Her name was Karine. From the outside looking in she was simply my family’s African American nanny or maid. To me, however, she was much more than that. Karine was and still is the most significant person in my life and her kindness, graciousness, and total devotion to me still resonates to this day, almost sixty years later. After all, one cannot segregate unconditional love.
I was a child of privilege while growing up in Memphis, Tennessee during the tumultuous race-troubled era of the 1960s. I came from a lily-white and very upscale neighborhood where my home was 10,000 square feet and an architectural award-winner. My family was very prominent and well- respected and it was hoped and expected that I would carry on the tradition of being a Southern Belle as I grew into adulthood.
So how does the dynamic of a wealthy white girl and an African American maid come to a relationship that only included love and devotion between us, and a total absence of any type of racism from either one of us?
I was very fortunate during my early years of receiving the proper moral fiber from my dad. I will never forget the evening during which our family was dining at one of our favorite restaurants and a black man walked in to the silence of all the patrons who happened to be white. Diffusing a situation that could have become ugly and unfortunate, my dad walked over to the man, shook his hand, and introduced himself.
Among the lessons he and my mother taught me, that night was confirmation that there was to be no discrimination tolerated towards another human being regardless of the color of their skin, regardless of their religious beliefs, or regardless of their sexual orientation. We are all people born of God, we are all human, and each one of us is special.
Watching Karine on a daily basis continued to reinforce these beliefs in me. If she were ever bothered by the racism that was surely thrown her way, she never showed it. All she showed was strength, courage, and she always treated me with unquestioned love. Her life seemingly was one of joy, no matter what the circumstances.
Karine taught me so many life lessons, but while doing so she always made sure that I felt protected. On Saturdays I would often accompany her downtown. A trip downtown meant a bus ride and Karine, as was the custom, was required to sit in the back of the bus or “The Colored Section.” She always asked me if I wanted to sit up front where the “proper” white folks sat. I always refused, much preferring to sit in the back of the bus with her. Karine always instructed me to mind my manners and I would of course. But I also would stare right back at the people who did not hide their disapproval of the “white daughter of the wealthy car dealer spending time riding on a bus with a colored maid.”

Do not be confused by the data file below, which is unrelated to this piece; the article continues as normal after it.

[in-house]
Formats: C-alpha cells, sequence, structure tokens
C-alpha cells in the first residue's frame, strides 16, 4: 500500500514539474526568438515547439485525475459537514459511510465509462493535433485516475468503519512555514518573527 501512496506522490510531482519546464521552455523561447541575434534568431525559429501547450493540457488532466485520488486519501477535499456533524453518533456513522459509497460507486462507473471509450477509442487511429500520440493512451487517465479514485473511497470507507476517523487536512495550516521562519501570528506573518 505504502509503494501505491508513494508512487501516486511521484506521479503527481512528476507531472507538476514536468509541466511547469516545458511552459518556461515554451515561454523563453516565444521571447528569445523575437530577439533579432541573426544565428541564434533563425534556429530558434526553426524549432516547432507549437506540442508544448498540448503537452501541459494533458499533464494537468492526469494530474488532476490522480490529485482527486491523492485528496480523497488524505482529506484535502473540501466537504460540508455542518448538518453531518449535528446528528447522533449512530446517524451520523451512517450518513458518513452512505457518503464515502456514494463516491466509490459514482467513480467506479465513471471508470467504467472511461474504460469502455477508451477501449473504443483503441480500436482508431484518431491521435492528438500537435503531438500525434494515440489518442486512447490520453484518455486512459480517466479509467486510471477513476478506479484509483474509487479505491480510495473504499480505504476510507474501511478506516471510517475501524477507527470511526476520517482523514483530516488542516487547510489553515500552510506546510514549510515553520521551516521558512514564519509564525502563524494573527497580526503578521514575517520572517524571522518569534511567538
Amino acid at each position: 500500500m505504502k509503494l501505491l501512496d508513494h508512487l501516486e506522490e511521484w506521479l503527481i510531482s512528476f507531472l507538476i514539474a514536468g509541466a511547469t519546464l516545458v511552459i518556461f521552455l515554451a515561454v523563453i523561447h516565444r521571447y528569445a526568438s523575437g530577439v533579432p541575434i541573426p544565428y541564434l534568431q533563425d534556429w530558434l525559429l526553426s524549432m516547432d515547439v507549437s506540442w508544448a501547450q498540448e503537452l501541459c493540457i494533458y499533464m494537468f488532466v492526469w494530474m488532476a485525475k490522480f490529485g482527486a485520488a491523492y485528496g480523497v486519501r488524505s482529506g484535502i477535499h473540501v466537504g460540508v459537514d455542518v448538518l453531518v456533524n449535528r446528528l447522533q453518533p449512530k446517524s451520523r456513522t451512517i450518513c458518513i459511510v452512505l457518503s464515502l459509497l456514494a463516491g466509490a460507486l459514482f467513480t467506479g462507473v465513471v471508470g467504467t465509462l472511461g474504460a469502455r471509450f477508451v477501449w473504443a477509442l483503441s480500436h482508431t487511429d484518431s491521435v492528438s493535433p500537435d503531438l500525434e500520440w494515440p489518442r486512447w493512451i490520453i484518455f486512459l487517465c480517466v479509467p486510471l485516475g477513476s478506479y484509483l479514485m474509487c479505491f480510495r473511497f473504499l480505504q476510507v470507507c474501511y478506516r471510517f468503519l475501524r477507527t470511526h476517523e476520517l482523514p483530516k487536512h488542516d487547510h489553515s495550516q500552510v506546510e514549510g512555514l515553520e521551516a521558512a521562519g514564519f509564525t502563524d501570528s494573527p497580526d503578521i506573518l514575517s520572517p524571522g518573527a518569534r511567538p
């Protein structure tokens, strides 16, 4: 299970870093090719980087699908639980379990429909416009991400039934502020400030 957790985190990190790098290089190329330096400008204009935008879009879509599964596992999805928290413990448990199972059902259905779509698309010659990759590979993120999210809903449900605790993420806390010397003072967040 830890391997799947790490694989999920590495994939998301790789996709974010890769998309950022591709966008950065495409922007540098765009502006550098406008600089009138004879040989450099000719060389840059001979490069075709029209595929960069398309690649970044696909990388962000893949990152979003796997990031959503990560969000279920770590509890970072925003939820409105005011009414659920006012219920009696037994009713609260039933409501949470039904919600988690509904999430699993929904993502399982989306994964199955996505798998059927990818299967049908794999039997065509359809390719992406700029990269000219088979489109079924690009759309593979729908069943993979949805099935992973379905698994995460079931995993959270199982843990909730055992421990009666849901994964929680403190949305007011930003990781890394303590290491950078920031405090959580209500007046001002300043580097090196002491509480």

I always felt a complete sense of calm being with Karine. It did not matter what other people were both thinking and whispering. I knew that I was with the most compassionate and giving person that ever lived no matter what her skin color was. They were the ones to feel sorry for. Where was their sense of decency and acceptance? It was nowhere to be found, replaced by arrogance, elitism, ignorance, and prejudice.
Each Sunday Karine would go to church and on occasion I would accompany her. It never bothered me that I was the only white face among a sea of black faces. I loved being with Karine no matter where we were and I loved going to her church. Indeed it was Karine who was primarily responsible for installing a deep devotion to the Christian faith in me, a devotion that has stayed with me through all of these years.
While at church we would get the same stares, curious looks, and I am sure downright disapproval, from the congregants, but this time they were all African American. When one of these women made a point of asking Karine why she would bring this white child to an all-black church, she quickly replied that “I love this child as if she were my own.”
I last saw Karine in 1985 when I drove to her home in a most dilapidated section of Memphis. She was well into her eighties by then and I wanted my three-year-old daughter Savannah and my son Steven who was a baby at the time to meet her. Even though I knew that they would be too young to remember, it was so important to me for them to at least have one chance to see the most wonderful, amazing, and beautiful person that I had ever known.
Now, nearly sixty years after I met Karine for the first time, all of the life lessons I learned from her are still with me each and every day. In these troubled times fueled by tension, mistrust, and even downright hatred for others, her teachings have taken on a new and even more important meaning. We all have the capacity to love instead of hate. We all have the capacity to accept instead of reject. We all have the capacity to look past the color of a person’s skin, rather than have our judgments based solely on the color of a person’s skin.
Karine taught me all of these lessons and hopefully all of us can learn something from this most wonderful and blessed person who graced me with her warmth, kindness, and love of her fellow man.
There will never be another Karine.